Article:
I like your voice, drunk
fuzzing the 's', knitting 'th',
tongue blurring to teeth
Your map-inked lips
unspool the bottle,
its ancient blood dilating arteries
in the same glass
your bones were cut from.
To sip on mulled regret like this;
the aborted cells unite our hands
and fold all words into deep red brooks.
But the flesh must part again in poison,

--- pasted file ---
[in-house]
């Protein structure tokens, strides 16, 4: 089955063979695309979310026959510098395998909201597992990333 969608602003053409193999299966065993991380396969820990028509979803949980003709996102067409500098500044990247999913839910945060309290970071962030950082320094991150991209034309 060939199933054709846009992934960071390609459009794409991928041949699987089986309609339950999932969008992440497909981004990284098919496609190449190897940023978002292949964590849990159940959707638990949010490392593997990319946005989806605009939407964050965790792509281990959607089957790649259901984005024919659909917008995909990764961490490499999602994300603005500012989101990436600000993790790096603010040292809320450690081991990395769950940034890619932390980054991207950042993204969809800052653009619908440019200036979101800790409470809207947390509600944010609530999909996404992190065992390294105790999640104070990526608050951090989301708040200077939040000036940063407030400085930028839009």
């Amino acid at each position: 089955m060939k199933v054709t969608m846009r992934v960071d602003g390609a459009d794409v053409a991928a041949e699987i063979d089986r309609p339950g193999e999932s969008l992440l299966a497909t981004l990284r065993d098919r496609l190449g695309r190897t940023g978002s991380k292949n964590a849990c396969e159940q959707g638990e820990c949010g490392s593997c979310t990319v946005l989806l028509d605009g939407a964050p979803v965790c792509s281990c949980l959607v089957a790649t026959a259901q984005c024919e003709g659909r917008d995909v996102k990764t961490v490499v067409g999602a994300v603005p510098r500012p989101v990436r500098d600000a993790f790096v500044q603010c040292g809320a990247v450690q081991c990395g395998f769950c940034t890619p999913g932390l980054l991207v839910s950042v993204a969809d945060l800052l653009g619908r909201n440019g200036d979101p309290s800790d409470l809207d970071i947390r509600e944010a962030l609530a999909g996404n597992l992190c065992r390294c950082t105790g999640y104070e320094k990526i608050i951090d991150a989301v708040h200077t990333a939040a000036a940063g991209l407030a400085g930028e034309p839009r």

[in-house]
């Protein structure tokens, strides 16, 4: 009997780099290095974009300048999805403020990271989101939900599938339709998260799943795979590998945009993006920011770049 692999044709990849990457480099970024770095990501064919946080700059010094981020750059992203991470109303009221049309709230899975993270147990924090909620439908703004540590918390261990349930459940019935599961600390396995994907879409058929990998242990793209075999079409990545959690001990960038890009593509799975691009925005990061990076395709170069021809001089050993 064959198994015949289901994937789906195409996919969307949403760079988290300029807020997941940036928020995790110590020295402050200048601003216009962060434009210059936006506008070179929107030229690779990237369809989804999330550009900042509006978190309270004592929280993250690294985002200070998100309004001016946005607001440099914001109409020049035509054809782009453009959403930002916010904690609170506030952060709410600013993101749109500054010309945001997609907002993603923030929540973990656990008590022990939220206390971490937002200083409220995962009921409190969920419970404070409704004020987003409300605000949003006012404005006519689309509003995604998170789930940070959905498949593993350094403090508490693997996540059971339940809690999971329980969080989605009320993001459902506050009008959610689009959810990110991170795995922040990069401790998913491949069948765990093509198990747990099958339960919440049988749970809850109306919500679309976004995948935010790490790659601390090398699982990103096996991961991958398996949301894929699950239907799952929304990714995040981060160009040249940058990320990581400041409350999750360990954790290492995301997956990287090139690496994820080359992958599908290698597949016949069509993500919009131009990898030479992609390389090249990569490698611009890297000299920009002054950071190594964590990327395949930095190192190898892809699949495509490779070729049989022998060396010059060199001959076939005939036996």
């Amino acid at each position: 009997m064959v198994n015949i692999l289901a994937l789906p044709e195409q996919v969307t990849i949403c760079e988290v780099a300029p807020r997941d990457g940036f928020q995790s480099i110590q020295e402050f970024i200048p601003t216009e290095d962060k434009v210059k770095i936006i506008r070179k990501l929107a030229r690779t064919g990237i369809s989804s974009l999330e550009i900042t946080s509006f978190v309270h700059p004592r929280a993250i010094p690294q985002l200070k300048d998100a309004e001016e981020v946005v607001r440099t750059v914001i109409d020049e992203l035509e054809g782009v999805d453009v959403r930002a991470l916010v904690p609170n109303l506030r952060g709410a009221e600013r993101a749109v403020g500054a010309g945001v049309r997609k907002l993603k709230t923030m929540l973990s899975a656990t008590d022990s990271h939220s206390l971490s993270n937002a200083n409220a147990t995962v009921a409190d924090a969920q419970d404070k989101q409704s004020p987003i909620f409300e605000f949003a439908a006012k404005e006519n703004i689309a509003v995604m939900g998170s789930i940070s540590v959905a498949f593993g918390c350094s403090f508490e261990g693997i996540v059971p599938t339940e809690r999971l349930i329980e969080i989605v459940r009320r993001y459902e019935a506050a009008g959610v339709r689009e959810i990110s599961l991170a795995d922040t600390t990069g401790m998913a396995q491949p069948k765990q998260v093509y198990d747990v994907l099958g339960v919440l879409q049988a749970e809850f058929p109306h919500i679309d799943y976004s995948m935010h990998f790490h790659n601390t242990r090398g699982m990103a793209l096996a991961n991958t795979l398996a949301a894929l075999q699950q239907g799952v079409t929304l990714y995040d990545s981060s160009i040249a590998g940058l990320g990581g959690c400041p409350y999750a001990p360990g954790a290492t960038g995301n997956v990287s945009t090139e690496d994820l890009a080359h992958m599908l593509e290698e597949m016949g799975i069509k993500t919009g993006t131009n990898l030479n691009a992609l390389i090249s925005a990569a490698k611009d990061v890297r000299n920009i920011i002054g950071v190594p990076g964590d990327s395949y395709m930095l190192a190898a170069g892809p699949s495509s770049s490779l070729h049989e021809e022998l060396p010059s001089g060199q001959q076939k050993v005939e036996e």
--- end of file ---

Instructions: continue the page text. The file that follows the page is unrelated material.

to wake, fully clothed,
perched on the ledge
of memory's briefest window.
Great Yarmouth, England, 1984, Laura Brown has always
loved literature. Though she writes less than in her
unfortunately melodramatic adolescence, it seems as if poetry
and prose still chance on her for expression sometimes, rather
than vice versa.